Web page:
Liked by 1 person

      1. For that area, low tide meant no water. The bottom was more muddy looking than sandy. I expect if you went there today the bottom would be the same. They were alive ~ some were “busy” others in wait. I might add, since prior post you mentioned a sewer plant ~ the plentiful sightings were prior to the plumbing and building renovations to the Accomodations. As well, during that time, the Marina was always full of boats. Not sure if that is a connection for you. Does that account for the decline or were they thriving under those conditions ~ more thoughts for your consideration.

        Liked by 1 person

  6. Beautiful post and what a great layout the memories are so special! Take about a crowded beach there (Delaware) horseshoe crabs! 🙂 Dave & Kim 🙂


  7. Catherine, You have put together a beautiful post, the memories coming in are fantastic, and I am so grateful to you for doing this and to everyone who is replying. Your posting the Winslow Homer reminded me that there may be other references to this history in either literature or paintings or histories. When might you reveal the beach in the painting? I’m thinking of a few possibilities, but haven’t gone down to compare the painting to the reality yet!

    Liked by 1 person

    1. It’s you, Deborah! still nice to write, thanks. My hope is that it may suss out more for your research. Artists/writers is my personal approach and background.That particular painting is matched with Manchester. I am mad for provenance and skeptical by profession (not weighing in, yet.) And there’s so much to say about Homer…

      Thanks so much to the readers and GMG community. It’s so fun to have this glimpse. Hopefully comments will continue to roll in.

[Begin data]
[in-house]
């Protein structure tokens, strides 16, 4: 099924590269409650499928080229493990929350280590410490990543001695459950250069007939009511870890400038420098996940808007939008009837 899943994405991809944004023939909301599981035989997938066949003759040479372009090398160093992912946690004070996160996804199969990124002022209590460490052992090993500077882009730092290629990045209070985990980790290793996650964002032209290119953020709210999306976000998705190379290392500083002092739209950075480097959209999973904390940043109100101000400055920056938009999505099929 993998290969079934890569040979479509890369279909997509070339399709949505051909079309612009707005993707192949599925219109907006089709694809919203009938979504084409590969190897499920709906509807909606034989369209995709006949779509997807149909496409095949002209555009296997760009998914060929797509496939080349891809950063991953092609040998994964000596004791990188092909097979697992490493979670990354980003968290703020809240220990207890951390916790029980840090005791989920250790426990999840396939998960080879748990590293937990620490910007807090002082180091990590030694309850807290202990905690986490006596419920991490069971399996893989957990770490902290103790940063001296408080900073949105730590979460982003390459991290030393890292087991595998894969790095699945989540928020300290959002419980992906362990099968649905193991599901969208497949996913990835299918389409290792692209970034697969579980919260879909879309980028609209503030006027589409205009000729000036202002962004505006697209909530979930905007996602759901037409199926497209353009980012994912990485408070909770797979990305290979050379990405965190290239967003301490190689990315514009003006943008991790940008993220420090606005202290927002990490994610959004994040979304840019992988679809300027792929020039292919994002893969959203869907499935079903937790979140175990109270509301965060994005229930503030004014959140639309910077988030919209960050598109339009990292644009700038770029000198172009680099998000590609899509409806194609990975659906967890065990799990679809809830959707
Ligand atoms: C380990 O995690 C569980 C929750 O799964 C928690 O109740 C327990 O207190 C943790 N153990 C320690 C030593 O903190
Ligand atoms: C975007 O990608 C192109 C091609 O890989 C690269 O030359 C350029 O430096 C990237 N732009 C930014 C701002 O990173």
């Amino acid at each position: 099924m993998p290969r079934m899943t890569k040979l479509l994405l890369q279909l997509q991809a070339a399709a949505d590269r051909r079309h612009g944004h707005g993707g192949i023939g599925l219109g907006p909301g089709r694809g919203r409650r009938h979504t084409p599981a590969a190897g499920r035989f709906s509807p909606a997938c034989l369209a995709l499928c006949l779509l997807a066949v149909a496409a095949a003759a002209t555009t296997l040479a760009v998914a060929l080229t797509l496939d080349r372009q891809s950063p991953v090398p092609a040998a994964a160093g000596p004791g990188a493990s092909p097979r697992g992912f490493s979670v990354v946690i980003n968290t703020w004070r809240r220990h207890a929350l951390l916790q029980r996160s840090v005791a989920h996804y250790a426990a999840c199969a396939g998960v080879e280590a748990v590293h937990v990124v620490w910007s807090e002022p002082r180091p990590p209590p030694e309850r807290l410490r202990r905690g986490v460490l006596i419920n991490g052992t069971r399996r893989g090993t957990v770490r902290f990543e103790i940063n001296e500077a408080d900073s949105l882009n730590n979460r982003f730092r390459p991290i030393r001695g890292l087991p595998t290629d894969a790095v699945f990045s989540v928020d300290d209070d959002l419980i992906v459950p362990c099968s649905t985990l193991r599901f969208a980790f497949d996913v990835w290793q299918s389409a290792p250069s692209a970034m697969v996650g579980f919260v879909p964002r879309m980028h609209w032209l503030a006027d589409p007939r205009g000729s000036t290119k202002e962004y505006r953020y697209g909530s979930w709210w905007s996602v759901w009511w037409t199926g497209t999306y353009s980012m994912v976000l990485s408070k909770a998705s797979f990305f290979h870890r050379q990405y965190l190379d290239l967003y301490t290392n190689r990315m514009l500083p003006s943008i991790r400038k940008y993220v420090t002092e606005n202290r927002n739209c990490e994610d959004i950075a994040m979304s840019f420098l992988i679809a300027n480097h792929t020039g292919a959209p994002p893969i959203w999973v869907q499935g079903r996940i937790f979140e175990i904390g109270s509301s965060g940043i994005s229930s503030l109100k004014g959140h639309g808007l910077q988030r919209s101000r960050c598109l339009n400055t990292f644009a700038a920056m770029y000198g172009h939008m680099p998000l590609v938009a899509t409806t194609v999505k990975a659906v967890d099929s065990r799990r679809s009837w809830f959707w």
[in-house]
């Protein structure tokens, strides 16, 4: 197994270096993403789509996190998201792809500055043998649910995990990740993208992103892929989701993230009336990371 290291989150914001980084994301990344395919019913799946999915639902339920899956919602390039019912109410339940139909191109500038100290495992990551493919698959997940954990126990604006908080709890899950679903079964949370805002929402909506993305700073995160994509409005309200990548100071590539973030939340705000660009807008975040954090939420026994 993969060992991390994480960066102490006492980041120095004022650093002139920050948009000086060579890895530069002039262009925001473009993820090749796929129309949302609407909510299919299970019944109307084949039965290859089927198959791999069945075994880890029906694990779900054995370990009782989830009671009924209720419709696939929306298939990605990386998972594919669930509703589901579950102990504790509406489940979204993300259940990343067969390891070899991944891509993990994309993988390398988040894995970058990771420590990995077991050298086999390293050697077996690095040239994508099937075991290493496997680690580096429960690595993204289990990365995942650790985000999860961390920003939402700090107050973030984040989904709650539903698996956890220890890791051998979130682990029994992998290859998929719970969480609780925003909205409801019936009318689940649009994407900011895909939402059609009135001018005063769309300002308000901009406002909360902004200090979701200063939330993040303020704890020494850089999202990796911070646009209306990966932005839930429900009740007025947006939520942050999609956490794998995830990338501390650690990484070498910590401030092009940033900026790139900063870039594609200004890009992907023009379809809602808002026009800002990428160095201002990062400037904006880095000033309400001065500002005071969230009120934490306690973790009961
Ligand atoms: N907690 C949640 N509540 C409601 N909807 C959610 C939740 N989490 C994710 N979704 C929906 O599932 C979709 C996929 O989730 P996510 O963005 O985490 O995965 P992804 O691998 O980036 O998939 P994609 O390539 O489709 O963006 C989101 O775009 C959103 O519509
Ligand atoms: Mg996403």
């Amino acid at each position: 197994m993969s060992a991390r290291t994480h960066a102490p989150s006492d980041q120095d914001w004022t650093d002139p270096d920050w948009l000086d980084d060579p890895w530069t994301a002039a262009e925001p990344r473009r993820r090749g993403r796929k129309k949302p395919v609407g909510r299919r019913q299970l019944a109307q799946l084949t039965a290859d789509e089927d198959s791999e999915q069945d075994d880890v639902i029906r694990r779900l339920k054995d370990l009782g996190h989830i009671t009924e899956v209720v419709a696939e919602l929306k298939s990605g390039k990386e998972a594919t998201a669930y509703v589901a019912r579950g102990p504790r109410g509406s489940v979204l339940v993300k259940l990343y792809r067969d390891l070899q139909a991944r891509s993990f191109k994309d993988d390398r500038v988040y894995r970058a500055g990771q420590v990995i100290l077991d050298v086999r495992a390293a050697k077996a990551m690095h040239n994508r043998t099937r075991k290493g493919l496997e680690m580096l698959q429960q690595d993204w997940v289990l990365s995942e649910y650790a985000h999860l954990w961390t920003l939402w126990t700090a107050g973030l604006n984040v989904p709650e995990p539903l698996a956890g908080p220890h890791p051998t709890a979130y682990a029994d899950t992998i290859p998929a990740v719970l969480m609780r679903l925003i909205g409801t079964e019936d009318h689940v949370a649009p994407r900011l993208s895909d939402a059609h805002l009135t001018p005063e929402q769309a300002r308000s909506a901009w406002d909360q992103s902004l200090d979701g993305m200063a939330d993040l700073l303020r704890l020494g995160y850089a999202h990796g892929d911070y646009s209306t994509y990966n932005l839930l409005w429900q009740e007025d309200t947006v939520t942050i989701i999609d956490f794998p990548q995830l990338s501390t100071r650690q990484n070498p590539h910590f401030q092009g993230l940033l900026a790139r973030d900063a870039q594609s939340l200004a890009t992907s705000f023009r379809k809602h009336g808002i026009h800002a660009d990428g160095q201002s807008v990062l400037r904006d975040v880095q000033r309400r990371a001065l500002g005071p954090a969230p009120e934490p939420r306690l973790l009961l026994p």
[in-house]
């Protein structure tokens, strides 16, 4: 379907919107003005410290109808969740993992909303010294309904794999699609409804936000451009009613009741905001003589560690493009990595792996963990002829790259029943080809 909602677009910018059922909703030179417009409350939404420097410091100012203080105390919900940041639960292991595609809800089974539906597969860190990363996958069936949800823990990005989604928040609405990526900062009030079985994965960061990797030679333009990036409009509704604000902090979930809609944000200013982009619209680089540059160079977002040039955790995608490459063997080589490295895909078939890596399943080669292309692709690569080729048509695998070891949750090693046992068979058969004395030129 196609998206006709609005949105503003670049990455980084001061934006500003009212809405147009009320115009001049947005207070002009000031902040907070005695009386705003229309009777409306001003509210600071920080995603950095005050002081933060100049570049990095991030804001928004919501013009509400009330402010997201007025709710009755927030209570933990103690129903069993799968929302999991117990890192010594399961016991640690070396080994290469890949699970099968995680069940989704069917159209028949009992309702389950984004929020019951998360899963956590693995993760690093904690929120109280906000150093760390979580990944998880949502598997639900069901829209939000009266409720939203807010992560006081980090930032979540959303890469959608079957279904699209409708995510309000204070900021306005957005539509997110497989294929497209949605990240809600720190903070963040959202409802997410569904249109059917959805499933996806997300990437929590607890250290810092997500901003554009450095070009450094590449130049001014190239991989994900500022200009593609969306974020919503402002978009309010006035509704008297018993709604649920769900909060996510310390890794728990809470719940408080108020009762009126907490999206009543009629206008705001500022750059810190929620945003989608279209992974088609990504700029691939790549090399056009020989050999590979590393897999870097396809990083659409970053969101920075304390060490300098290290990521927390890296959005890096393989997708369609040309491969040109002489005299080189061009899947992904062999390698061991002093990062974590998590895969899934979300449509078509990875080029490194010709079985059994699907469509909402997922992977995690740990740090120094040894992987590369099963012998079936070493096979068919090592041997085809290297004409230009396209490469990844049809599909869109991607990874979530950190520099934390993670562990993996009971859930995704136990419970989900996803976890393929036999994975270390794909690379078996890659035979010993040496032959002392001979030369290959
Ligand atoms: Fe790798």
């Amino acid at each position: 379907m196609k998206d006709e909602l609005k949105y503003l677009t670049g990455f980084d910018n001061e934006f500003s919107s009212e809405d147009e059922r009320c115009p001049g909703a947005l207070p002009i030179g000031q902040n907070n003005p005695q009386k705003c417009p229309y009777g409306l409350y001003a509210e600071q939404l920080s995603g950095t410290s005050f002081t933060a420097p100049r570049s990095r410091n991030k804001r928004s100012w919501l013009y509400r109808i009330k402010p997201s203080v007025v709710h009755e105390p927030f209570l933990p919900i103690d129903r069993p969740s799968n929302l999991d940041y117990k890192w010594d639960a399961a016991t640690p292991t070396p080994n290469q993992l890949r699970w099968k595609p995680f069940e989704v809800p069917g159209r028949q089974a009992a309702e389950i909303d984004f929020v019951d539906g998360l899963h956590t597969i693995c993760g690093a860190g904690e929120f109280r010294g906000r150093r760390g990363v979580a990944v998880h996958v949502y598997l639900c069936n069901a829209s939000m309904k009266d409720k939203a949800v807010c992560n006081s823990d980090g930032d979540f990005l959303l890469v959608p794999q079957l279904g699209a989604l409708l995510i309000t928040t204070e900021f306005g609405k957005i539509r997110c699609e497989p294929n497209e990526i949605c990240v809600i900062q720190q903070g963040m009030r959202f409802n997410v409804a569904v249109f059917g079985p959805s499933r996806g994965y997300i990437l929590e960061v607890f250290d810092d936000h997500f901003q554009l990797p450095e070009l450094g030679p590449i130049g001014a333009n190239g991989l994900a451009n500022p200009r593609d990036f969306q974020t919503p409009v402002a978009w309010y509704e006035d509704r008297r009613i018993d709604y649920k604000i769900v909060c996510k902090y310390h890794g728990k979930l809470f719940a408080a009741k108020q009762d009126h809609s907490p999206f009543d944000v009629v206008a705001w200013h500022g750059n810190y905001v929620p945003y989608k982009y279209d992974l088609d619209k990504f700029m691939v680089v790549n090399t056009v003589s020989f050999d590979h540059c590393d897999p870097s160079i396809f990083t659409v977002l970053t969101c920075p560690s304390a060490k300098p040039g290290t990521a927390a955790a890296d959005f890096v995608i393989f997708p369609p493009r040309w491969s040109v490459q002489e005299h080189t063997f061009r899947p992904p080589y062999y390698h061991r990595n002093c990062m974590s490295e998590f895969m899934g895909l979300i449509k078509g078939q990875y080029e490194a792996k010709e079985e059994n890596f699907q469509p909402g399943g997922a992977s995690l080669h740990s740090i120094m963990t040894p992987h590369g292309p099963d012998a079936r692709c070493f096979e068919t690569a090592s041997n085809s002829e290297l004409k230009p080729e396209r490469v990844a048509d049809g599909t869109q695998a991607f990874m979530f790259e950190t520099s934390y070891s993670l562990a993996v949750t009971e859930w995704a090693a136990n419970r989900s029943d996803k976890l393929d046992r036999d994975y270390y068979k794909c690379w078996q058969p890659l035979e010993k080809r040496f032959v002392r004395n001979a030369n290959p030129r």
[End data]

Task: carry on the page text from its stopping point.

8. I would often see horseshoe crabs out in the middle of the Essex Bay, in the water that runs between the big sandbars. I never saw lots of them at once, but almost every time I swam out there I would see one or two. Circa 1985-1990.

    Liked by 1 person

  9. Deborah, my granddaughter found a recently dead young horseshoe crab when we went for a picnic on the far end of Crane’s Beach next to the Essex River. It was on the edge of the dune behind us. There had recently been really high tides.
    It’s not Gloucester, but it’s nearby.

    Liked by 1 person

    1. Nancy, thanks, and nice to hear from you. And yes, the southern tip of Crane Beach is in Ipswich, but alot of Essex Bay and its estuaries are also Gloucester, so thank you.


  10. Hi Deborah… Lynn Margulis passed on your great ocean book to me. She told great stories of horseshoe crabs–still happens near Sippsewisset– ‘seeding’ microbial mat communities as they picked them up on their legs while mating on/near the salt marches.

    Liked by 1 person

    1. Sybil, Thanks so much for writing. I cited Lynn Margulis’s work in Great Waters – her essential contribution to our understanding of how live evolved is truly magnificent. As for the horseshoe crabs, I just spent an entire day in the Little Sippewissett Marsh looking at baby and juvenile horseshoe crabs. I so, so want to see some up here. Do you know where Lynn Margulis wrote about horseshoe crabs “seeding” microbial mat communities? I would love to read that.

      Liked by 1 person

  11. Fell upon this article and wanted to share an experience. On 05-27-20 my son and I were fishing at top of Point of Pines beach in Revere and horseshoe crabs were everywhere in one specific area. Was 2 to 4 ft of water and we counts 54 at one point just standing in water! Awesome to see as they aren’t seen like they used to be as often.

    Liked by 1 person

    1. Hi Kristofer Adams- what a great encounter for you and your son! thanks for reading and sharing. Did you take a picture?

      Deborah Cramer asked me to relay how grateful she is to hear this good news: “Does he remember what time he saw the horseshoe crabs and what the tide was doing?”